Since TLR2 engagement is known to induce microglial activation , we sought to investigate whether cocaine could activate microglia and, if so, if cocaine-mediated microglial activation was regulated through TLR2. In the current study, we examined whether cocaine induced the release of pro-inflammatory cytokines from BV2 cells as an indicator of microglial activation. Firstly, BV-2 cells were treated with 10 μM cocaine at various time points (0–12 h) and assessed for expression of pro-inflammatory cytokine mRNAs. As shown in Fig. 2a, exposure of cells with cocaine induced a time-dependent up-regulated expression of mRNAs specific for pro-inflammatory cytokines including TNFα, IL-6, and MCP-1 using the qPCR assay. TNFα, IL-6, and MCP-1 mRNAs were maximally up-regulated (2.3-fold, p = 0.00095; 2.2-fold, p = 0.015; 2.7-fold, p = 0.0011, respectively) at 6 h compared with the control group. These findings were also validated in primary mouse microglial cells. In the primary cells, expression of TNFα, IL-6, and MCP-1 mRNAs was maximally up-regulated (2.6-fold, p = 2.8 × 10−6; 2.9-fold, p = 6.2 × 10−6; 3.3-fold, p = 0.00030, respectively) at 6 h compared with the untreated control cells.
The next logical step then was to elucidate whether induction of TLR2 played a role in cocaine-mediated microglial activation. BV-2 cells were transfected with either TLR2 siRNA or si-Con for 24 h followed by exposure of cells to cocaine and assessed for release of pro-inflammatory cytokines in the BV2 cell supernatants. As shown in Fig. 2b, c, cells (BV-2 and mouse primary microglial cells) transfected with the TLR2 siRNA failed to demonstrate cocaine-mediated up-regulation of TNFα, IL-6, and MCP-1 mRNAs. On the other hand, as expected, cells transfected with the si-Con did exhibit cocaine-mediated increase of pro-inflammatory cytokine mRNAs. These findings thus underpinned the role of TLR2 in cocaine-mediated induction of microglial activation. Further corroboration of these findings was done by assessing culture supernatants using ELISA for analyses of the pro-inflammatory cytokines in cells transfected with the respective siRNAs, followed by exposure to cocaine. As shown in Fig. 2c, in cells knocked down for TLR2 expression, cocaine failed to induce secretion of pro- inflammatory cytokines.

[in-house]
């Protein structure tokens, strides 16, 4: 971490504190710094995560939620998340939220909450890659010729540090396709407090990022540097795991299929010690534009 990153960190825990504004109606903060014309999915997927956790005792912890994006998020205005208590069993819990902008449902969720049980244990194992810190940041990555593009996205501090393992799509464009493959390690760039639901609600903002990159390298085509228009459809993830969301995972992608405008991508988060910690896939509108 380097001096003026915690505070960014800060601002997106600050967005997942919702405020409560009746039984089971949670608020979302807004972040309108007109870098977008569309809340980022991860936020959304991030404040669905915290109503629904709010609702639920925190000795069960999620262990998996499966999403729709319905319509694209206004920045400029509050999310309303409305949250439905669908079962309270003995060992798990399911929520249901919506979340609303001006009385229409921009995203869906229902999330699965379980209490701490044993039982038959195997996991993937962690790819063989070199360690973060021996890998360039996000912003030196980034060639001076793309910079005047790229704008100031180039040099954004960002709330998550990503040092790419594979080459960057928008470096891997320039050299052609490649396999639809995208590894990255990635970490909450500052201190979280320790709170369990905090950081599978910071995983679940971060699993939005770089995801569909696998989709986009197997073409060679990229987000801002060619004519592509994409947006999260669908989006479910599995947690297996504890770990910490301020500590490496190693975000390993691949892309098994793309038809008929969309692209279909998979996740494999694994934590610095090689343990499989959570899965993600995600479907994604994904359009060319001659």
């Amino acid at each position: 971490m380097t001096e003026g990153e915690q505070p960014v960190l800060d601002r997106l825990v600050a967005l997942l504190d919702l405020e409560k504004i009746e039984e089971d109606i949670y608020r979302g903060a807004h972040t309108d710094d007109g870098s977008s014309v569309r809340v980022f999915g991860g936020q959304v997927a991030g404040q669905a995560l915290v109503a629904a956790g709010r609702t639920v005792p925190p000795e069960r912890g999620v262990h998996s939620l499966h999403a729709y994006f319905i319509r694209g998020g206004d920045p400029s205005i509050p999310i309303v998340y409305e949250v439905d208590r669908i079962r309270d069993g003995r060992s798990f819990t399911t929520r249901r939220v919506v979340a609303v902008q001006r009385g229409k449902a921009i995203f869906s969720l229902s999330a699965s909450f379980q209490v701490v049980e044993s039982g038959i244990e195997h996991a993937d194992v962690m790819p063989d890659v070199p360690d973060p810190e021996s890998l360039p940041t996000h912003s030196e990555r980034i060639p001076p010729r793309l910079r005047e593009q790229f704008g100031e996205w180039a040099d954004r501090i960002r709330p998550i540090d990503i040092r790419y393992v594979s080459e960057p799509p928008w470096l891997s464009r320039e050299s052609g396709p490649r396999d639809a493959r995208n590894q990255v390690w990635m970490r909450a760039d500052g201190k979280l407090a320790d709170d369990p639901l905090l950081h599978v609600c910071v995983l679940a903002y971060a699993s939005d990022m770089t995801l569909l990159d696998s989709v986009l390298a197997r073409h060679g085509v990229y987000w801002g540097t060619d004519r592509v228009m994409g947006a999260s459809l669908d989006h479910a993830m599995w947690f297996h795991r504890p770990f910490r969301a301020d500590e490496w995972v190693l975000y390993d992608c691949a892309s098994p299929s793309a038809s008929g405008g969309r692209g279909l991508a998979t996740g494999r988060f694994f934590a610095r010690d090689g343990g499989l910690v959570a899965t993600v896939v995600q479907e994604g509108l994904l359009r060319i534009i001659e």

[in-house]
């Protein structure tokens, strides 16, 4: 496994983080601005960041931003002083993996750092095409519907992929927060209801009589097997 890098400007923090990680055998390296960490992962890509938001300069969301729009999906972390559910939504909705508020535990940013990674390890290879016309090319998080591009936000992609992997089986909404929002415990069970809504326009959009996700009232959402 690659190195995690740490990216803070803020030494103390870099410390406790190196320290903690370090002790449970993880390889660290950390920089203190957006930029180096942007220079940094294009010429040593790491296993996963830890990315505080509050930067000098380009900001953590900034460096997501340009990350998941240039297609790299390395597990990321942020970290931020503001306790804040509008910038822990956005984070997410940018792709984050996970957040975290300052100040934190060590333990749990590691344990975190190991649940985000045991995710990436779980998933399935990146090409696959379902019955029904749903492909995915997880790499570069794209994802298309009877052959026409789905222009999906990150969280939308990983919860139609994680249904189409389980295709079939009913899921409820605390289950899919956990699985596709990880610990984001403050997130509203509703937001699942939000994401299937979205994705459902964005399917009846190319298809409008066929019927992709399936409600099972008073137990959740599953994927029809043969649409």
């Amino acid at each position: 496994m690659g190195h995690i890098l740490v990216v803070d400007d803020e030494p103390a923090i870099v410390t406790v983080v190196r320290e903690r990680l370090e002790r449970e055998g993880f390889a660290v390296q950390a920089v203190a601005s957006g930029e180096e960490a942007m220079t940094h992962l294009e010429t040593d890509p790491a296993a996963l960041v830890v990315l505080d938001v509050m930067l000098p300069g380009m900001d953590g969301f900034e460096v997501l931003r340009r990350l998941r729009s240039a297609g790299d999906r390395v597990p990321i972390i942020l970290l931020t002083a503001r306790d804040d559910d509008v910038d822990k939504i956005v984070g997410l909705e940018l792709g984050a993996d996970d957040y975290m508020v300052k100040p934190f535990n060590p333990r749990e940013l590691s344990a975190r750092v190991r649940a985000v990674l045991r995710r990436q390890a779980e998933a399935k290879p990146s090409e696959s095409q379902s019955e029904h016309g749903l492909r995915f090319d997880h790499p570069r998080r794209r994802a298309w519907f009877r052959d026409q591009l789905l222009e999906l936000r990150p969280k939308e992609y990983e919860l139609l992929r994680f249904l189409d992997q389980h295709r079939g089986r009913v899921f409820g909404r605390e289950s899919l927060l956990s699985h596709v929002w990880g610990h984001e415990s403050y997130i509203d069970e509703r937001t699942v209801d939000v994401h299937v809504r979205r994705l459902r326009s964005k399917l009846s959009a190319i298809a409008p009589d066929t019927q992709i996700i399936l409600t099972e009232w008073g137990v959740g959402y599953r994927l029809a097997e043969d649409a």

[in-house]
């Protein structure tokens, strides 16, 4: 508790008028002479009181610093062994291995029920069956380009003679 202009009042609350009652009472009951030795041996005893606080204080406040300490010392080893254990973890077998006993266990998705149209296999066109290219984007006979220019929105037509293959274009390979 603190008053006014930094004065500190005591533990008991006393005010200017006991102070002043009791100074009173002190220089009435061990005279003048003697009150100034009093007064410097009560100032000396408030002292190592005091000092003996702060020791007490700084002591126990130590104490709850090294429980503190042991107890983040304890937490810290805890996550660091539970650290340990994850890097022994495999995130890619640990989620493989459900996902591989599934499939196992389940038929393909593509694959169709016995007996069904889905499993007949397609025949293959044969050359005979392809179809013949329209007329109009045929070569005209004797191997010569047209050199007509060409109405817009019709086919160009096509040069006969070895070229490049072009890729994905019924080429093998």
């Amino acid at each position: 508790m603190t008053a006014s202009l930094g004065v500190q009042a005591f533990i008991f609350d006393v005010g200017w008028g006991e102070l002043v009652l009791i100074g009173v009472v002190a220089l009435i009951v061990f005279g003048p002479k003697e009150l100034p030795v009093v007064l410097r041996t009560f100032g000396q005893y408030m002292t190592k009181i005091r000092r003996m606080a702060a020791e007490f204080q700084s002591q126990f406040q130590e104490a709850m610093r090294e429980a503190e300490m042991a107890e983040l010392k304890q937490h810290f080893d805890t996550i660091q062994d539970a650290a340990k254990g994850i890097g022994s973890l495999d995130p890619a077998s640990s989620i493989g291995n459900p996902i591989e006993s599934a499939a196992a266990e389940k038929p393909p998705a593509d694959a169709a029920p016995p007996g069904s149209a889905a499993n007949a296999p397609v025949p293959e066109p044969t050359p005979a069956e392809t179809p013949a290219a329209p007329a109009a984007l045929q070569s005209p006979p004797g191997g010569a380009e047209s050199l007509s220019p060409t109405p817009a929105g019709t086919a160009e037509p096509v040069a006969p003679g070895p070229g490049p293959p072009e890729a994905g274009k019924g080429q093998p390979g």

Involvement of ROS in cocaine-mediated up-regulation of TLR2 expression and microglial activation
Having established that cocaine both up-regulated the expression of TLR2 protein levels and also induced microglial activation, we next sought to explore the mechanism(s) underlying these processes. It has been well-documented that cocaine can up-regulate the expression of ROS in CNS cells [34–36]. We thus rationalized that generation of ROS could be involved in cocaine-mediated up-regulation of TLR2 protein and the ensuing microglial activation. Microglial BV2 cells were exposed to cocaine for varied time points (0–1 h) and monitored for ROS production using the DCFH-DA assay. As shown in Fig. 3a, exposure of cells to cocaine resulted in significant ROS production with the peak induction of ROS at 30 min (3.0-fold, p = 0.02) post cocaine treatment. Specificity of this effect was examined in cells pretreated with the ROS scavenger phenyl-N-t-butyl nitrone (PBN), which significantly inhibited cocaine-mediated induction of ROS generation (Fig. 3b and Additional file 1: Figure S1). Next, we sought to examine whether NADPH oxidase contributed to cocaine-mediated generation of ROS. As shown in Fig. 3b and Additional file 1: Figure S1, pretreatment of cells with the NADPH oxidase inhibitor, apocynin (APO), also resulted in significant inhibition of cocaine-mediated induction of ROS production. The next step was to assess whether cocaine-mediated ROS generation was involved in cocaine-mediated induction of TLR2. For this, BV2 cells were pretreated with the ROS inhibitors (PBN or APO) followed by exposure to cocaine that was subsequently followed by assessment of TLR2 protein by western blot analysis. As shown in Fig. 3c, blocking cocaine-mediated generation of ROS significantly abolished cocaine-mediated induction of TLR2 in BV2 cells. We next examined whether cocaine-mediated generation of ROS production resulted in microglial activation. Similar to the effect seen for TLR2 protein, pretreatment of cells with the ROS inhibitors blocked cocaine-mediated up-regulation of both TNFα and MCP-1 at the RNA and protein levels (Fig. 3d, e).
Role of oxidative-ER stress in cocaine-mediated up-regulation of both TLR2 protein and microglial activation in BV2 cells